Sometimes, I catch myself looking up. The call of a bird, the hum of an airplane, a passing shadow, a cloud – these draw my gaze upward. At night, I watch the stars pop out one by one, bursting through the darkness in brilliant beauty. I can hardly hold my head still as the wonders of the sky spin me dizzy just trying to keep up with it all.

In those moments, I know God must be up there.

It’s not always obvious what He’s doing or just what he’s up to up there, but it must be something magnificent. How else can you explain the phenomenon of a rainbow or the way the clouds pull together just before rain falls? How else could the Earth stay in orbit so perfectly around the sun, with each day coming and going exactly as the last? It’s incredible.

But when I find myself looking up, it sets my mind wandering, too. Just where is God? Is He behind that cloud? That bird? Am I even looking in the right direction or is He somewhere beside or behind me, puttering about in some corner of the Heavens that I cannot immediately see?

Because that’s how it works when you’re looking up: you develop this sort of tunnel vision. Whatever you look at draws into focus while the periphery blurs away. If you want to see more of what you’re seeing, if you want to follow the flight of the eagle, you have to keep your eyes focused. You have to keep moving, keep changing direction.

When it works as it is supposed to, you hardly notice. You might feel a little dizziness for a moment, but the beauty of the moment takes that all away. It’s when you start to move and run smack into the tree you thought you passed a minute ago or the same rock presses into the ball of your foot just as it did before the eagle caught your eye that you realize you’ve been spinning. You shake your head for a minute and laugh.

That eagle was worth it.

All of this has me thinking – it has me thinking about the way I look up to and follow God. Am I watching Him in wonder or am I aware of my spinning? Do I constantly look down to make sure my feet are on solid ground or am I lost in the moment? Can my focus stay clear and follow Him through the Heavens…or am I missing something? He glides into the glare of the Son, and for a minute, I lose Him. Or have I? I dare not look away. It is all too glorious.

Then, I pause. How is it that He sets me spinning, laboring to follow Him in the movement of the moment, and yet He is constant? He stays the same, not spinning as I am nor shielding His eyes. He never loses sight of me, never has to gather Himself and re-locate this daughter.

What’s up with that?

Suddenly, it strikes me: He’s looking down. You know that feeling. It is the mountaintop experience – literally. It is when you’re perched just right at the height of the world that the expanses open before you. Everything stretches out before your eyes in the same focus. You see it all! The house with a puff of smoke billowing from the chimney. Three cars stopped at an intersection, debating who has the right of way. A young child riding a bicycle. Another skipping rope. There is nothing beyond your vision, beyond your sight.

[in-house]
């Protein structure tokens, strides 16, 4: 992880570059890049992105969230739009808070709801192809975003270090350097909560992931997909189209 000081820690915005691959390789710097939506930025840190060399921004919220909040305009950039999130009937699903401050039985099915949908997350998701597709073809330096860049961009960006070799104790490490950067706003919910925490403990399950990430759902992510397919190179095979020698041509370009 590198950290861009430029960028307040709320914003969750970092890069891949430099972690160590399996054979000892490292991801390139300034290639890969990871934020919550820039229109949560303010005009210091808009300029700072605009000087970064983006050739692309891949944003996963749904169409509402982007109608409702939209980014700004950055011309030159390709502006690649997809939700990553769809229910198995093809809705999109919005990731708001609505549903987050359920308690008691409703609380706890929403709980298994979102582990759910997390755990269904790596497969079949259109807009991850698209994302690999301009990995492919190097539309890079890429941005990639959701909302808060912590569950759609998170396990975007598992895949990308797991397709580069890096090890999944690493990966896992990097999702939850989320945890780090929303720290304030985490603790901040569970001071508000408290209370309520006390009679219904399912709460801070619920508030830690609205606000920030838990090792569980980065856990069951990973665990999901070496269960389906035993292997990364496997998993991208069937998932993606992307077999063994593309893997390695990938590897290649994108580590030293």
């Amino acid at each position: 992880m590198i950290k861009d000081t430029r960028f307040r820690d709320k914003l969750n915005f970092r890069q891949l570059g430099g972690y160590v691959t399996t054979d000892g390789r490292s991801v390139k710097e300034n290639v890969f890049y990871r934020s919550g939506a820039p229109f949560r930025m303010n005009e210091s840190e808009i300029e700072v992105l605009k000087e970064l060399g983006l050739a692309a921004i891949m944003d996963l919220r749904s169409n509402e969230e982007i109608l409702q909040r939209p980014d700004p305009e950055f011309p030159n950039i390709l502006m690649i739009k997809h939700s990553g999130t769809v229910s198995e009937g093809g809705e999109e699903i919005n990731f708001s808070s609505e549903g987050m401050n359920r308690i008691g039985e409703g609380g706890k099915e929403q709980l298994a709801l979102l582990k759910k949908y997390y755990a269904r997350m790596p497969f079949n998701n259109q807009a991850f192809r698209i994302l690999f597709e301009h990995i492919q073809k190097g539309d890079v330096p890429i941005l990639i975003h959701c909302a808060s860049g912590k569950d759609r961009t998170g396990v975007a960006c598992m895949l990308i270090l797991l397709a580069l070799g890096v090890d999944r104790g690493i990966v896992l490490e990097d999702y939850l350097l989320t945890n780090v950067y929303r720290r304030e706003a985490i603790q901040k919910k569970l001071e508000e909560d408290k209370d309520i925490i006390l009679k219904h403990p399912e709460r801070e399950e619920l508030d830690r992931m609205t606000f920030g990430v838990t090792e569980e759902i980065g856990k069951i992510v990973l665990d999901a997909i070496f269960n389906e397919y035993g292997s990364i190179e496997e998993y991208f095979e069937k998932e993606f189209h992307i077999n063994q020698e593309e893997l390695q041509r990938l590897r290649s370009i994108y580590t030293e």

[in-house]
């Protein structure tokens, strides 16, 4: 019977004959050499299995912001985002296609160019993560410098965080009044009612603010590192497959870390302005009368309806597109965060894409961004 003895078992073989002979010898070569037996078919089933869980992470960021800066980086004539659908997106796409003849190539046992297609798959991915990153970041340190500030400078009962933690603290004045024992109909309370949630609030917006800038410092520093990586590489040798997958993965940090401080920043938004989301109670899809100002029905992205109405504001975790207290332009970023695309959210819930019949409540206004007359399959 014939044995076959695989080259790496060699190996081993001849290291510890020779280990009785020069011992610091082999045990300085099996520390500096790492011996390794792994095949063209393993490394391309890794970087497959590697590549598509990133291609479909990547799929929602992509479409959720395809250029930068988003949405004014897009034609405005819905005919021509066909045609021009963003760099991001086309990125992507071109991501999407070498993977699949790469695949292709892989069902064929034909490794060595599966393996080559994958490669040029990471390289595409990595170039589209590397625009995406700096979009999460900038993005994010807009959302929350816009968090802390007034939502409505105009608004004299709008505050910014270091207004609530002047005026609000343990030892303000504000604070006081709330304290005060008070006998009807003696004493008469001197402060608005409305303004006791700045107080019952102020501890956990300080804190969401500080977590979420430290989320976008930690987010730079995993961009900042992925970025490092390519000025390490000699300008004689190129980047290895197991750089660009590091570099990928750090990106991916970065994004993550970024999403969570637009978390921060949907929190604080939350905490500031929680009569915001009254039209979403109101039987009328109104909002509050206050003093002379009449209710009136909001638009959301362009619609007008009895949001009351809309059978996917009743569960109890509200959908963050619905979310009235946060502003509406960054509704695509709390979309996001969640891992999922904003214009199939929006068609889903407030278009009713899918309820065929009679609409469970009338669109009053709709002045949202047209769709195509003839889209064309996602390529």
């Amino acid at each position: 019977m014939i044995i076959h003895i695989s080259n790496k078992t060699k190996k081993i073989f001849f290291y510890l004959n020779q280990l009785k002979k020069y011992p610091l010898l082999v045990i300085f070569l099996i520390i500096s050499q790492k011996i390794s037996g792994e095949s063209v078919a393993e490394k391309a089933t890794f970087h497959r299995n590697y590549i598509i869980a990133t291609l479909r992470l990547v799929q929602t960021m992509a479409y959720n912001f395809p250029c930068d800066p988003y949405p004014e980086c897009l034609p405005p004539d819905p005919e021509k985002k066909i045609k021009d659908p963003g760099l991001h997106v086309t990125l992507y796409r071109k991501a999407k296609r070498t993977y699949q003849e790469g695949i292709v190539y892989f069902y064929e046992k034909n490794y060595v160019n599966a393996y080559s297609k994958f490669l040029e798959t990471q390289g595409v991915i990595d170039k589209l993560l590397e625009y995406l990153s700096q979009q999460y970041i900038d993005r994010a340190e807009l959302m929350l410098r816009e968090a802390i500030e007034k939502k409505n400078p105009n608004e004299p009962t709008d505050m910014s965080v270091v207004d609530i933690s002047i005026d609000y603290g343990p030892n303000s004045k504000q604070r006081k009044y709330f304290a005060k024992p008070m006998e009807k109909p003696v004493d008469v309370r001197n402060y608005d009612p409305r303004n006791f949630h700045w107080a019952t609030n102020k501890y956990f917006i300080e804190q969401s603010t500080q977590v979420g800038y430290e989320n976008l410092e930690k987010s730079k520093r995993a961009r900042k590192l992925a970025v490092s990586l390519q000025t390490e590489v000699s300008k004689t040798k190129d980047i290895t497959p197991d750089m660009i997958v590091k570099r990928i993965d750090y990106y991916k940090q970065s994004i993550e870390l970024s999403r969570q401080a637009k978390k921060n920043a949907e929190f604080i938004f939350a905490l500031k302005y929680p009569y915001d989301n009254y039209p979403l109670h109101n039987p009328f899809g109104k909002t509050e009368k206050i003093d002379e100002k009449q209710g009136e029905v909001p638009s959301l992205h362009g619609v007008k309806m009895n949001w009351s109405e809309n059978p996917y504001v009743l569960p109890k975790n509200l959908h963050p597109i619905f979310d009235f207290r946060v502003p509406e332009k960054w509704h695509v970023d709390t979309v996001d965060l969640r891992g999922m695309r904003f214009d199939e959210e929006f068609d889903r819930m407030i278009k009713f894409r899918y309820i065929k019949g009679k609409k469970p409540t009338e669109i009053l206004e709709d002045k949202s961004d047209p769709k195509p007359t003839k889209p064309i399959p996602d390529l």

All of it, you would miss if you were somehow beneath it all…looking up. Maybe you’d see the front door of the house, but the eave would block the chimney. One or two cars might shade your peripheral vision, but could you see all three? Before you know it, the sound of a bicycle whizzes by, but you’ve got to look and see where the noise is coming from. Because you’re stuck looking up, where you’ve got to be very purposeful about your vision. Spend too much time staring at the wrong thing, and you’re bound to be hit by an oncoming train eventually.

You just can’t see it all looking up. That’s why it’s important to know what you’re looking for. Or rather, Who. You’re looking for the One Who is up there looking down, the One Who sees it all spreading out before Him. The One Who has the perfect angle for guidance and wisdom and protection.

Once you find that One and your eyes lock, you know He will protect you. He’s watching out for you, watching over the things you cannot see because of the angle of your vision. He will guide you, spin you around as you continue your focus on Him. If you lose yourself in the moment, in the beauty, in the awe of the experience, you won’t even feel the dizziness. You won’t be left disoriented. No, your feet will always be pointed in the right direction.

The direction that the One looking down can obviously see that the one looking up needs to move. That is the beauty of God.

(This is just one of many positions God takes in our lives. This is the amazing power of His omnipresence. He can stay above us looking down, watching and guiding our paths, while at the same time walking beside us in strength and ahead of us in leadership and behind us as a catalyst and in a whole different place, preparing the way for us. It just happens that I was thinking about His looking down this week…as I desperately looked up in the hope and promise of His goodness.)

Thursday, May 6, 2010

Idol Worship

I wrote not long ago about turning God into nothing but mere superstition. That is not the only way I shape Him in my image. Too often, particularly when the answers don’t come as I would expect them, I begin to worship Him as a lesser god, even an idol.